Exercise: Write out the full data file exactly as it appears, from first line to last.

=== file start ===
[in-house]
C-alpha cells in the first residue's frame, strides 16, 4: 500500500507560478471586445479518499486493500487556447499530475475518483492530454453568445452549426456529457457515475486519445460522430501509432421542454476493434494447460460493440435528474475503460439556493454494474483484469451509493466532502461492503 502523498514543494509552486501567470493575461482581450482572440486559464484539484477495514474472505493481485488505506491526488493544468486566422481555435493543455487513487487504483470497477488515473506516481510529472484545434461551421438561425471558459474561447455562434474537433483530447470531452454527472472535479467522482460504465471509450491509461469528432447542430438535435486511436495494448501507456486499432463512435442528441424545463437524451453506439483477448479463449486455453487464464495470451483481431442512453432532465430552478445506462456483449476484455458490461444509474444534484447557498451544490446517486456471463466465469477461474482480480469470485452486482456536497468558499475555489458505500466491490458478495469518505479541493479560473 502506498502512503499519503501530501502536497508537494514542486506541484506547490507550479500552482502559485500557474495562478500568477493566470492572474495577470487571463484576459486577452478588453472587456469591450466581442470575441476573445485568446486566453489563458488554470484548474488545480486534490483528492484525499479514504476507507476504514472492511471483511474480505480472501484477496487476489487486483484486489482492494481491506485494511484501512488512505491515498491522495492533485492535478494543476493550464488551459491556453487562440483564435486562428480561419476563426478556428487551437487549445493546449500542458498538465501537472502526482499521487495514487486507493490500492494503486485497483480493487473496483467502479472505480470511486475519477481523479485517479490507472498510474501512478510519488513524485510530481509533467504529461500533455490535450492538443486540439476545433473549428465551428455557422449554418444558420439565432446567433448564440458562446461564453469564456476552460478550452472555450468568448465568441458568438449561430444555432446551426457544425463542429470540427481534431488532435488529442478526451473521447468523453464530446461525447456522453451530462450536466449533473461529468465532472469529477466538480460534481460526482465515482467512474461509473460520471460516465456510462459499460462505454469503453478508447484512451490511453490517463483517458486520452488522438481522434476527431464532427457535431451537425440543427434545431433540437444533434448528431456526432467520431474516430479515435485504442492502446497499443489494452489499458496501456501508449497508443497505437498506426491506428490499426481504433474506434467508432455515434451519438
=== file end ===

[in-house]
C-alpha cells in the first residue's frame, strides 16, 4: 500500500507560478471586445479518499486493500487556447499530475475518483492530454453568445452549426456529457457515475486519445460522430501509432421542454476493434494447460460493440435528474475503460439556493454494474483484469451509493466532502461492503 502523498514543494509552486501567470493575461482581450482572440486559464484539484477495514474472505493481485488505506491526488493544468486566422481555435493543455487513487487504483470497477488515473506516481510529472484545434461551421438561425471558459474561447455562434474537433483530447470531452454527472472535479467522482460504465471509450491509461469528432447542430438535435486511436495494448501507456486499432463512435442528441424545463437524451453506439483477448479463449486455453487464464495470451483481431442512453432532465430552478445506462456483449476484455458490461444509474444534484447557498451544490446517486456471463466465469477461474482480480469470485452486482456536497468558499475555489458505500466491490458478495469518505479541493479560473 502506498502512503499519503501530501502536497508537494514542486506541484506547490507550479500552482502559485500557474495562478500568477493566470492572474495577470487571463484576459486577452478588453472587456469591450466581442470575441476573445485568446486566453489563458488554470484548474488545480486534490483528492484525499479514504476507507476504514472492511471483511474480505480472501484477496487476489487486483484486489482492494481491506485494511484501512488512505491515498491522495492533485492535478494543476493550464488551459491556453487562440483564435486562428480561419476563426478556428487551437487549445493546449500542458498538465501537472502526482499521487495514487486507493490500492494503486485497483480493487473496483467502479472505480470511486475519477481523479485517479490507472498510474501512478510519488513524485510530481509533467504529461500533455490535450492538443486540439476545433473549428465551428455557422449554418444558420439565432446567433448564440458562446461564453469564456476552460478550452472555450468568448465568441458568438449561430444555432446551426457544425463542429470540427481534431488532435488529442478526451473521447468523453464530446461525447456522453451530462450536466449533473461529468465532472469529477466538480460534481460526482465515482467512474461509473460520471460516465456510462459499460462505454469503453478508447484512451490511453490517463483517458486520452488522438481522434476527431464532427457535431451537425440543427434545431433540437444533434448528431456526432467520431474516430479515435485504442492502446497499443489494452489499458496501456501508449497508443497505437498506426491506428490499426481504433474506434467508432455515434451519438